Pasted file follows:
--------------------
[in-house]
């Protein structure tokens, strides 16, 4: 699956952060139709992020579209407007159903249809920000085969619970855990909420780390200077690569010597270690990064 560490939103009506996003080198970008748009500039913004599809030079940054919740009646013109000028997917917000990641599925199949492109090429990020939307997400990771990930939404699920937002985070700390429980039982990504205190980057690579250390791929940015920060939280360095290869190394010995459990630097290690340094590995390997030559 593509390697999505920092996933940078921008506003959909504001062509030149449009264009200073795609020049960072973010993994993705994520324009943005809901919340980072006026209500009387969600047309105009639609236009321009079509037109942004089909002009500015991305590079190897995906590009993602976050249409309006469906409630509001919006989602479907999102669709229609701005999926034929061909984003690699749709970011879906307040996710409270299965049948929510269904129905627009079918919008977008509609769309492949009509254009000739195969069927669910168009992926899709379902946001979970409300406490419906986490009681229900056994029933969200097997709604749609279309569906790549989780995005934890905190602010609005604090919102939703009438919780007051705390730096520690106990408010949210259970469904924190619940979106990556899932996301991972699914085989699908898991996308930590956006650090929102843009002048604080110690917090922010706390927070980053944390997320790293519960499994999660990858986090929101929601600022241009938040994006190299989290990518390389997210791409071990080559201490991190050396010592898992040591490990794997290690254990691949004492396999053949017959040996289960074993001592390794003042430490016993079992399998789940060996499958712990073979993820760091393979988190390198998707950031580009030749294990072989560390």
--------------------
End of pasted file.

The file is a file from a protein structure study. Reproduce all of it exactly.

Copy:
[in-house]
């Protein structure tokens, strides 16, 4: 699956952060139709992020579209407007159903249809920000085969619970855990909420780390200077690569010597270690990064 560490939103009506996003080198970008748009500039913004599809030079940054919740009646013109000028997917917000990641599925199949492109090429990020939307997400990771990930939404699920937002985070700390429980039982990504205190980057690579250390791929940015920060939280360095290869190394010995459990630097290690340094590995390997030559 593509390697999505920092996933940078921008506003959909504001062509030149449009264009200073795609020049960072973010993994993705994520324009943005809901919340980072006026209500009387969600047309105009639609236009321009079509037109942004089909002009500015991305590079190897995906590009993602976050249409309006469906409630509001919006989602479907999102669709229609701005999926034929061909984003690699749709970011879906307040996710409270299965049948929510269904129905627009079918919008977008509609769309492949009509254009000739195969069927669910168009992926899709379902946001979970409300406490419906986490009681229900056994029933969200097997709604749609279309569906790549989780995005934890905190602010609005604090919102939703009438919780007051705390730096520690106990408010949210259970469904924190619940979106990556899932996301991972699914085989699908898991996308930590956006650090929102843009002048604080110690917090922010706390927070980053944390997320790293519960499994999660990858986090929101929601600022241009938040994006190299989290990518390389997210791409071990080559201490991190050396010592898992040591490990794997290690254990691949004492396999053949017959040996289960074993001592390794003042430490016993079992399998789940060996499958712990073979993820760091393979988190390198998707950031580009030749294990072989560390």